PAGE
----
As a general guideline, if the butter is cool to the touch yet leaves an impression of your finger when gently pressed, it is soft enough to cream. This is normally between 68 and 70 degrees Fahrenheit. Butter has a melting point of roughly 90F to 95F, which is why it melts so well in your mouth or on toast!

When you test the butter, if your finger dips into it or glides around, it is too soft. Butter that is too soft cannot be creamed correctly and will not retain air once whipped. Cakes that come out of the oven too heavy might be produced by too soft butter, as can cookies that spread too much.

What You Will Need to Follow This Tutorial for Softening Butter

  • a stick of softened butter
  • a knife to cut the butter
  • 2 cups (16 oz) of water in a microwave safejug
  • Bowl or microwave safeplate Good for spreading out the quantity of butter needed to soften
  • Kitchentimer Set a timer to ensure you don’t forget about the butter while preparing the other ingredients.

Step by Step Instructions

Step 1: Preheat the microwave by placing the microwave safe jug with the two cups of water in the microwave.

Set the microwave on high for two minutes, then off. At this stage, the water will be quite hot rather than boiling.

Step 2: Prepare the butter: While the microwave is heating up, cut the butter into little pieces and lay them out on a microwave-safe plate or dish.

Step 3: Remove water: Using an oven mitt, remove the jug of water from the microwave and shut the door.

Step 4: Microwave the butter: Reopen the microwave door, set the dish of butter inside, and shut it. Do not turn on the microwave.

Begin the countdown on your timer.

Step 5: Check: After 5 minutes, open the microwave door and rapidly remove the butter, using the touch test described above if required.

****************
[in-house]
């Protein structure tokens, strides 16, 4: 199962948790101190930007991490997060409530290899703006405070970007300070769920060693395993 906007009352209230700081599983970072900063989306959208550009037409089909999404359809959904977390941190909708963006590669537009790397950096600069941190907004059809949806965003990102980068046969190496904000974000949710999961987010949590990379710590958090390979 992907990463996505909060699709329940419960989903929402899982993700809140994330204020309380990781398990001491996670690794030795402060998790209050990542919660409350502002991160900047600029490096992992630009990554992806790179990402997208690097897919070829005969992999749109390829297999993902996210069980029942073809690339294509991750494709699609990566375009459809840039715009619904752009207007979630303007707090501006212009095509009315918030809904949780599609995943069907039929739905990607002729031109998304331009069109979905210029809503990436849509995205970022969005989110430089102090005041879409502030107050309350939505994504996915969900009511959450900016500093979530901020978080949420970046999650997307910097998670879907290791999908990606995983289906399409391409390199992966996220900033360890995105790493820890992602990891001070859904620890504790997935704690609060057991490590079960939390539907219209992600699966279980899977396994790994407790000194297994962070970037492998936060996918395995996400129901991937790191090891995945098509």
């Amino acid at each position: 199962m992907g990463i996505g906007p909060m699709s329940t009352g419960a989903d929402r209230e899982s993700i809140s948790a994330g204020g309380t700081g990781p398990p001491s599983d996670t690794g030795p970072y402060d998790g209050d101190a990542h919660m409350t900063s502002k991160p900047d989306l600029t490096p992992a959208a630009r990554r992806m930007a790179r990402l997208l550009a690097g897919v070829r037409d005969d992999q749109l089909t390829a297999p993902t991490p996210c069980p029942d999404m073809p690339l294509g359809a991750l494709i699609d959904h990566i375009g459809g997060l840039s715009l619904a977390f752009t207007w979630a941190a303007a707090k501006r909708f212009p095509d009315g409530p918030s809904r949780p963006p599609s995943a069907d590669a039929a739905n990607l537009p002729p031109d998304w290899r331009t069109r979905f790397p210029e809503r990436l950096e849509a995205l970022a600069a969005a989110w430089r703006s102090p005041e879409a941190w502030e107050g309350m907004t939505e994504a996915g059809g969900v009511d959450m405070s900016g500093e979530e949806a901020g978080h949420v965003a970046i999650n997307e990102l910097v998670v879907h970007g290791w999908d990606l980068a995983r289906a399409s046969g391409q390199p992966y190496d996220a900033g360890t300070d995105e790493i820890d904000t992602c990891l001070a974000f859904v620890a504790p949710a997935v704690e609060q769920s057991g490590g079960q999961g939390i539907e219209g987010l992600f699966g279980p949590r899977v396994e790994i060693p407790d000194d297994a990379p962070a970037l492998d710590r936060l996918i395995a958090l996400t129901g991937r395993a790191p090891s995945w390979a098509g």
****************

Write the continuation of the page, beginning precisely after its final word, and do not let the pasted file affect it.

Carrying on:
In my microwave, it normally takes roughly 7 minutes to soften one stick, so if you’re cooking two or more sticks, check again after 10 minutes.

Other Methods to Soften Butter

Another method for softening butter, which will take longer, is to remove it from the refrigerator, cut it into little cubes, and spread it out on a dish at room temperature. It will soften quicker than if you leave it as a stick.

You may alternatively soften the butter by placing it in a dish over a sauce pan with boiling water. But keep an eye on it since it might oversoften.

Some people microwave butter for 10 to 15 seconds to soften it quickly, but this method is sometimes uneven; certain sections of the stick might be solid while others are liquified.

Some like to flatten the butter by placing it between wax paper or in a Ziplock bag and flattening it with a rolling pin. Personally, I am not a fan of this method since I believe it is very simple to overwork the butter.


I hope this lesson on how to soften butter was helpful, providing a simple approach for softening butter that will enable you to concentrate on putting the rest of your cupcake ingredients together at the same time.

Please feel free to share this guide with your friends and family, and please leave any butter-related comments in the space below.